Article by Jack Keating.
After watching a long line of horror shorts at this year’s BAFTA and Oscar qualifying Leeds International Film Festival, one stood out among the rest. Hungry Joe is a movie about a single mother trying to raise a child who never stops eating. It’s a deeply unsettling drama about being working class while also working within the realms of body horror. It stood out as being a film that has a singular vision both stylistically and in its script, which is a feat considering it was written and directed by a duo. Sam Dawe and Paul Holbrook, the writers/directors of the film, have been making short films together for 10 years but still feel like newcomers to the industry. Film was something the both of them always had a passion for growing up together but for a long time it felt like it would just stay a passion.
SAM: ‘10 years ago I decided to go to uni as a mature student to try and learn about filmmaking. And then Paul was like, “that sounds cool, I’d like to do that as well”.’
PAUL: ‘It's always the dream to work in the industry, but having the dream and believing that you could actually do it, or even admitting that you could do it is a different thing. It wasn't until, like Sam said, that he was going to university (I was almost hitting thirty at that point) where I was like like, “Screw it, let's do something about it”.’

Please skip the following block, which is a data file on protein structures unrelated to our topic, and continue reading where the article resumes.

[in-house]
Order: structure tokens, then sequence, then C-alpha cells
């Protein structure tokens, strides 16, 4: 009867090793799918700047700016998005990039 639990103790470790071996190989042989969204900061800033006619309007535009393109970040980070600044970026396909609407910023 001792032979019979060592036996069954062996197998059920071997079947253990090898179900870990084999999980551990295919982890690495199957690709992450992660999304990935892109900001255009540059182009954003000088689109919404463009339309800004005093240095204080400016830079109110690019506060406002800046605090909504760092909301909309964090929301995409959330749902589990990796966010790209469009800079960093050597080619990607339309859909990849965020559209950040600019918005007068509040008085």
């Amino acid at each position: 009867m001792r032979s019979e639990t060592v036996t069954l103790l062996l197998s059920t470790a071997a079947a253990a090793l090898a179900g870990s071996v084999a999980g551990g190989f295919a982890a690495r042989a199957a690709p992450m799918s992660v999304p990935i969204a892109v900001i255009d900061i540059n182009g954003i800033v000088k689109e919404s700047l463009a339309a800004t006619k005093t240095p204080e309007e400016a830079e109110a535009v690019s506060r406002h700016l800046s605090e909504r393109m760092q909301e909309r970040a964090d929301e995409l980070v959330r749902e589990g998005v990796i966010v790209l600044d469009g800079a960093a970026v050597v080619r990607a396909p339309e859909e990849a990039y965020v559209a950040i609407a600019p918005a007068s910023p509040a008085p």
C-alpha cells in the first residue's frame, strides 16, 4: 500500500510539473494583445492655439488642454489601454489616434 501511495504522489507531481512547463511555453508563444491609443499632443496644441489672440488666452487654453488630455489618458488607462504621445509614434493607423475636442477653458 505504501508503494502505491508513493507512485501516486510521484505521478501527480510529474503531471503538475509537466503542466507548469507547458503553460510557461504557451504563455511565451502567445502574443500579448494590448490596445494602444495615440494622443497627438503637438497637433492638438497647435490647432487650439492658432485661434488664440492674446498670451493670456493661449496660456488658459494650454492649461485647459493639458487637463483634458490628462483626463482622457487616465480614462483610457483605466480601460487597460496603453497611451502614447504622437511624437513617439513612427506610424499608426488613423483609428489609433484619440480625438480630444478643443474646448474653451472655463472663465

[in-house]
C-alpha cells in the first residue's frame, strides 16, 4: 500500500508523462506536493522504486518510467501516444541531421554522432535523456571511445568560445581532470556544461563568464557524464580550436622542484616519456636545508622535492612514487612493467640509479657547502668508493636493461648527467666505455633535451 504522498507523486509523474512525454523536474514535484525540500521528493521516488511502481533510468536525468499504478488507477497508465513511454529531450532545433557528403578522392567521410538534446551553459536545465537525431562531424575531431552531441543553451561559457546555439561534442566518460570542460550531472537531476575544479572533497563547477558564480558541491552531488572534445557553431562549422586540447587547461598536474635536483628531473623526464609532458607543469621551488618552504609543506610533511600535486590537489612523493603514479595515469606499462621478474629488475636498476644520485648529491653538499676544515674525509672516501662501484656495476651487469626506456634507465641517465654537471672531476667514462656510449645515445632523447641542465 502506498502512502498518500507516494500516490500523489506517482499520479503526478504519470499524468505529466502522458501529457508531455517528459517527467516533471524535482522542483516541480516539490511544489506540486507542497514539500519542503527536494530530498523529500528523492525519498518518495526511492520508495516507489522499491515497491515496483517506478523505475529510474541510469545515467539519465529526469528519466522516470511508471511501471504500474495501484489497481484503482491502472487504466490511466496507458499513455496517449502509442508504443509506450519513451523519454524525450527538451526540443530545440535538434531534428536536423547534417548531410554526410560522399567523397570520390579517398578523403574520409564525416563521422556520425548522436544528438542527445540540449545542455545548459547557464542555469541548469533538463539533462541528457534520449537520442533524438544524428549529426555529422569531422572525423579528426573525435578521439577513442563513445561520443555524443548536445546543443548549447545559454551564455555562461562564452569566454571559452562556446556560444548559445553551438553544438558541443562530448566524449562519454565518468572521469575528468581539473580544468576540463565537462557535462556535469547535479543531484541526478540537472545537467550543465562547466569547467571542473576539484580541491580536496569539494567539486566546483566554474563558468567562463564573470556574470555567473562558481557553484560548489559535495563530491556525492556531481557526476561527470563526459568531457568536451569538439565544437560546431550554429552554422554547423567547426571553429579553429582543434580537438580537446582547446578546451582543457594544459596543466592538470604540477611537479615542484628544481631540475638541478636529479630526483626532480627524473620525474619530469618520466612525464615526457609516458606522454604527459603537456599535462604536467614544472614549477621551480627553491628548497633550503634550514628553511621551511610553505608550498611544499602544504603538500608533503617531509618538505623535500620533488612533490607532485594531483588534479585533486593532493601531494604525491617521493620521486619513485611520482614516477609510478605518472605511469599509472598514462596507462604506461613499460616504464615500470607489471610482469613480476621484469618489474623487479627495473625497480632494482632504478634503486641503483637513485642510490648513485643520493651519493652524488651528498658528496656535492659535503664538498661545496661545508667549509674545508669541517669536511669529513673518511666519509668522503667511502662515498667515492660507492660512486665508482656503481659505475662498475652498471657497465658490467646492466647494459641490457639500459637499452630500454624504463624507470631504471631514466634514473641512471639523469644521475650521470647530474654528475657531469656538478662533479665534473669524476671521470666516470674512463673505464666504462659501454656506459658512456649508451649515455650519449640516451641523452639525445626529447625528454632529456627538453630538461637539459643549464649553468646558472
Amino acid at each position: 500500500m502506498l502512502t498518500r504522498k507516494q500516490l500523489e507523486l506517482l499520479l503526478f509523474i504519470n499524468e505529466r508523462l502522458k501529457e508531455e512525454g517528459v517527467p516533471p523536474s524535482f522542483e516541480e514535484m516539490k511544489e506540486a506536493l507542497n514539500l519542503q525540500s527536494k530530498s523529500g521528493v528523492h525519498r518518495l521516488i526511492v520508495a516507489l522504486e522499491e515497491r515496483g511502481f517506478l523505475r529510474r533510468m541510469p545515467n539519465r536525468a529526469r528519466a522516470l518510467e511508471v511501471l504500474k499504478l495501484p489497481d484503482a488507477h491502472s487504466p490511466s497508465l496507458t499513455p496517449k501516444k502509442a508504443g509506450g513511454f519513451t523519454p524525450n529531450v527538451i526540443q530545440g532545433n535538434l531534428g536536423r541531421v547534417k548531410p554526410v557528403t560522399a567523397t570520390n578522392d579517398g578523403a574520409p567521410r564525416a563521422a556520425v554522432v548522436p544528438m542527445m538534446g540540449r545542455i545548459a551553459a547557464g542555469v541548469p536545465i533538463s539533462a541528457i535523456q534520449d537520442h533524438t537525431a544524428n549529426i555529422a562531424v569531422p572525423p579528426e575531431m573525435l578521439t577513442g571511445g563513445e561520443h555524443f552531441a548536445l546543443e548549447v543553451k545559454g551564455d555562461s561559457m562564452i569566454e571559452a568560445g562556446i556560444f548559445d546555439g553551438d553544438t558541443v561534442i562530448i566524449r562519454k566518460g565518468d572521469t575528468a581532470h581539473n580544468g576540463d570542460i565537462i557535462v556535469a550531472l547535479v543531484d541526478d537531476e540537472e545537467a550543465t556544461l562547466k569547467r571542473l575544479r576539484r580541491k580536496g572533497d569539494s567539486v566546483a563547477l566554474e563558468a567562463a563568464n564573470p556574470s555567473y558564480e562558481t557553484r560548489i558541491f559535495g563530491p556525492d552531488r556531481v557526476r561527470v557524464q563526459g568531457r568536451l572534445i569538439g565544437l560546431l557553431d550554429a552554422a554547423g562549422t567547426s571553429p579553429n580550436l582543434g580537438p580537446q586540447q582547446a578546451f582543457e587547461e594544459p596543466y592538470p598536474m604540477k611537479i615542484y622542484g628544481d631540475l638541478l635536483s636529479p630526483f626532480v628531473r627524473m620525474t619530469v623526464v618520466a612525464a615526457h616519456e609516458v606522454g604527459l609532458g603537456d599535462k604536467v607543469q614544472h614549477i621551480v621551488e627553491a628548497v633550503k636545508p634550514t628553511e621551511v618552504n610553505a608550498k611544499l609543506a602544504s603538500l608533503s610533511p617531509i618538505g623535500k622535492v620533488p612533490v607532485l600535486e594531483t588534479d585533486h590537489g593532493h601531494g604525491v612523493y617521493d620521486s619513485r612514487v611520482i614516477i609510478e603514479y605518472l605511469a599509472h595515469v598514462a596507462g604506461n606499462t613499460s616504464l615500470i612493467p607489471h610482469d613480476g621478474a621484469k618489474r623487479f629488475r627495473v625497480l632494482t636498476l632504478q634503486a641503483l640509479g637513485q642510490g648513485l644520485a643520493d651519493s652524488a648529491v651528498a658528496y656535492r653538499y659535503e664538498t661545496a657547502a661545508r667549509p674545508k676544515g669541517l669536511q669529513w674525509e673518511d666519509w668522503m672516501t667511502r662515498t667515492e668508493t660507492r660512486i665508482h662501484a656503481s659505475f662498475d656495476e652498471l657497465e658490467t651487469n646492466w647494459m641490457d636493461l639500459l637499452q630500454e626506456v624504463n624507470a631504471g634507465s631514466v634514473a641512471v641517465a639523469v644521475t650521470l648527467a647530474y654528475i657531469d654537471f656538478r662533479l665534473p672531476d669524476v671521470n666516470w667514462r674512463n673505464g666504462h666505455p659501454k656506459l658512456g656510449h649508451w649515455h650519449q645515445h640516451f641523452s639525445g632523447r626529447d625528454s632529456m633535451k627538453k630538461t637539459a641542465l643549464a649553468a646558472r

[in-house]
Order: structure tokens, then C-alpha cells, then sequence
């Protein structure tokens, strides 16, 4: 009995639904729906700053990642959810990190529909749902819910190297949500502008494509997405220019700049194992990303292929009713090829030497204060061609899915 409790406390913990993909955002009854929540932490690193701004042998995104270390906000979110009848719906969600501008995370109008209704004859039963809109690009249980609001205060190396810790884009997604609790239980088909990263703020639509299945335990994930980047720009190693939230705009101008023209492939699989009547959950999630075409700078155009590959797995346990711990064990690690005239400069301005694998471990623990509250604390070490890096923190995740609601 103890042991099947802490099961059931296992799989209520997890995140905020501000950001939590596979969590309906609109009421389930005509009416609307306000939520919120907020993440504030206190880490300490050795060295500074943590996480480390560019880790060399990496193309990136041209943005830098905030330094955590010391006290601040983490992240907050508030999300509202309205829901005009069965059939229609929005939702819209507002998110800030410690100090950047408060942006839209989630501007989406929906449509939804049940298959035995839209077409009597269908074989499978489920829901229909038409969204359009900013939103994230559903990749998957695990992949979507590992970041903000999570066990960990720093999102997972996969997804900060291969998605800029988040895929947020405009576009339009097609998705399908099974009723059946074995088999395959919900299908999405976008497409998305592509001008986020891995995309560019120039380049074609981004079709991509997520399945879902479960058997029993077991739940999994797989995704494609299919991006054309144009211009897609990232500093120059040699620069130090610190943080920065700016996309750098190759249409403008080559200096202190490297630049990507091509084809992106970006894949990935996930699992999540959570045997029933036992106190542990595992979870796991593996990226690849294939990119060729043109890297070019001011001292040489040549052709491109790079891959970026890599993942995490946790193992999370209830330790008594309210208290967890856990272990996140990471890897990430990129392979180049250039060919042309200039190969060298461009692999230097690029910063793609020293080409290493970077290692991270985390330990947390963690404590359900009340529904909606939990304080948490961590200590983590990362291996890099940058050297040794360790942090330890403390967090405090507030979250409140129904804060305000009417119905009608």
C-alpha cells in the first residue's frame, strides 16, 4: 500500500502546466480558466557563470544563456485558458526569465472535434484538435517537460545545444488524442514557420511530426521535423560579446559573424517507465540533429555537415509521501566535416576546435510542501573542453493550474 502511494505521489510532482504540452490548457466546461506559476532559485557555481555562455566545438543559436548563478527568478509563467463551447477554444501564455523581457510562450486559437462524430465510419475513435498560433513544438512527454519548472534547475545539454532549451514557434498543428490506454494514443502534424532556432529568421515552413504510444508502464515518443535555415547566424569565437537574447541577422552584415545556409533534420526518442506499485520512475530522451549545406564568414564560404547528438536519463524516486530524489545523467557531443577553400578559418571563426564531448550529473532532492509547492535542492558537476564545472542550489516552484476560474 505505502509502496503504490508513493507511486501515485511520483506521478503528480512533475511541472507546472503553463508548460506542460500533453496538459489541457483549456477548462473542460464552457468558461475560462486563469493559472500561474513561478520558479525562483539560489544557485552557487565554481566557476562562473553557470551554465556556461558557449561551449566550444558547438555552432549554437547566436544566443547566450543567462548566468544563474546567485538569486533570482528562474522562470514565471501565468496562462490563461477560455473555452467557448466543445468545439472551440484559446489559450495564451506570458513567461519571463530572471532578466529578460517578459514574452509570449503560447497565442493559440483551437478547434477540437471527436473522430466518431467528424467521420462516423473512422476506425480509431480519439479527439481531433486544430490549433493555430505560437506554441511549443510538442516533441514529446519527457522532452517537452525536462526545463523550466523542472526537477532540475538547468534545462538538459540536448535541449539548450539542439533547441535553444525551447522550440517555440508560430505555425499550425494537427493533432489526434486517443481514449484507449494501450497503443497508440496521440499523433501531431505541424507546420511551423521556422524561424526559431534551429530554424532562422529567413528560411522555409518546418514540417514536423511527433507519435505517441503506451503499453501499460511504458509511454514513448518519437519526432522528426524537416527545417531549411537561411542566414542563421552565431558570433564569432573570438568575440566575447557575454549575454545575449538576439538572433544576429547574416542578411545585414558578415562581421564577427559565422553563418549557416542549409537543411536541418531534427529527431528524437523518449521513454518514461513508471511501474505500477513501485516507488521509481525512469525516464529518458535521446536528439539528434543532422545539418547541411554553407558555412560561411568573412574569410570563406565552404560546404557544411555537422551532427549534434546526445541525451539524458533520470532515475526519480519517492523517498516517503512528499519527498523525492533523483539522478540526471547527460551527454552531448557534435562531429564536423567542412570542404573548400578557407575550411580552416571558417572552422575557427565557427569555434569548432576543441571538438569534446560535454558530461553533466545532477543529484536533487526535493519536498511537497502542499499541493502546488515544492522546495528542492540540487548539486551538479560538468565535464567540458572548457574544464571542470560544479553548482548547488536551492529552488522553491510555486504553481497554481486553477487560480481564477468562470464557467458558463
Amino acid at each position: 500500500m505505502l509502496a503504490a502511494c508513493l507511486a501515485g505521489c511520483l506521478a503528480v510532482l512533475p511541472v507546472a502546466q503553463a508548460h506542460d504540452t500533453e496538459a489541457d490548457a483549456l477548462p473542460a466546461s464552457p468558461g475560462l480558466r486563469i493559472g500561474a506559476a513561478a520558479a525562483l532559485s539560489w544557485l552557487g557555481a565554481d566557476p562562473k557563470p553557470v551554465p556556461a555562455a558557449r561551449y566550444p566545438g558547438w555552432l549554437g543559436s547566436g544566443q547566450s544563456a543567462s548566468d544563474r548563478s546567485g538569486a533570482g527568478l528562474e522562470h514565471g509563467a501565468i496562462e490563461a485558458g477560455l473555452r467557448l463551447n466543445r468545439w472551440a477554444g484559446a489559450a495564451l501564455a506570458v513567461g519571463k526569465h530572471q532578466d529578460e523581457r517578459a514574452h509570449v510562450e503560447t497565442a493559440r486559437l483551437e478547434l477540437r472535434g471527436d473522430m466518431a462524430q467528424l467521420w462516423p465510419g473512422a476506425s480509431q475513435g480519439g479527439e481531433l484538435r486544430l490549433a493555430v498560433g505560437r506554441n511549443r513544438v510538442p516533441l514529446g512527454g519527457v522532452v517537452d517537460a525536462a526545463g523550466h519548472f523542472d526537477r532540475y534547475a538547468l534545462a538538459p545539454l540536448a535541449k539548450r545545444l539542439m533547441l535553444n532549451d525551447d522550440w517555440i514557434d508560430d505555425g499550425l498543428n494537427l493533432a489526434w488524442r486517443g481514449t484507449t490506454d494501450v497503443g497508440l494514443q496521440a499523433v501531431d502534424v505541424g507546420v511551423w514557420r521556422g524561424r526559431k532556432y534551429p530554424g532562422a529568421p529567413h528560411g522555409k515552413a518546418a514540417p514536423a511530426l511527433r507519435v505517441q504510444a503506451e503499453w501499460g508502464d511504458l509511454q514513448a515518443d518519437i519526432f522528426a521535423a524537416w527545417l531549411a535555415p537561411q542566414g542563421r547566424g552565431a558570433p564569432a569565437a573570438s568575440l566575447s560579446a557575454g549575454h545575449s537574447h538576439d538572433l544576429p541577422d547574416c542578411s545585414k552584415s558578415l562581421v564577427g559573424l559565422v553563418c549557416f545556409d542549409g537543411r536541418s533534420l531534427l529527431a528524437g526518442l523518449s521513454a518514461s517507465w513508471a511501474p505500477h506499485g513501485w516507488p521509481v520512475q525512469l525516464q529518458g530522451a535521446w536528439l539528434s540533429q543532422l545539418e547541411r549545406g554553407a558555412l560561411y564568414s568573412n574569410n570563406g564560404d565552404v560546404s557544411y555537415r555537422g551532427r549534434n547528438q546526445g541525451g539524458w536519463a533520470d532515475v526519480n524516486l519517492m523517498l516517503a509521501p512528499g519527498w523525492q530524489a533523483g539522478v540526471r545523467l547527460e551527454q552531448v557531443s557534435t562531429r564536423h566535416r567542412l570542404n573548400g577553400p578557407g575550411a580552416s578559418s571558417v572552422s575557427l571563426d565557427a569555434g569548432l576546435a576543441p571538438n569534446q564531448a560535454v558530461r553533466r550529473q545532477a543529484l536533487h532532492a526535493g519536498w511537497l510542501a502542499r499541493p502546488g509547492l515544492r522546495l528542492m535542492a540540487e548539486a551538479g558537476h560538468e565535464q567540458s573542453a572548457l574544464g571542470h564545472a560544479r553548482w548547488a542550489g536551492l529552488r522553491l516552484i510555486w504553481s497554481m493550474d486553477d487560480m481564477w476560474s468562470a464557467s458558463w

The pair of them are cousins and grew up together on a council estate in the South West. As a result of this, they know each other and their tastes well, and it’s because of this that they know when to either pursue something on their own and when it’s an idea that they both want to get their hands on. With Hungry Joe, they knew instantly that this idea was in line with both of their tastes, so they went for it.
SAM: ‘Yeah, it was kind of a rarity in that sense. That was the reason we went with it so quickly because it was one of those things that we were both equally excited about.’
PAUL: ‘You know when it's a good idea to pair up on a project. There are some projects that are really personal and get you excited because they keep you up at night and the cogs are turning, but they turn into a personal project. Then there are projects like Hungry Joe where you struggle to get that, but the excitement comes from being in the room with Sam or vice versa.’
Growing up together on a council estate in the South West, class issues feel like they seep into every pore of Sam and Paul’s work. It’s not even something that’s forced for them; setting a movie like Hungry Joe on a council estate feels natural. Joe’s insatiable hunger only feels like an exaggerated version of what happens to working class families in real life and does an amazing job of hitting home that point without ever feeling overbearing.
PAUL: ‘That is one of the things I'm talking about when we collide as a partnership. We're both from a council estate, we’re both working class lads, we both had parents that raised kids in poverty. So I think that's one of the things that, as a partnership, we relate to the material ourselves.’
SAM: ‘There's a reason that she goes to food banks and stuff like that and it felt like it wasn’t wedged in. It felt like it would have been weird to not mention it because we always set everything we write in that kind of milieu of a working-class council estate’.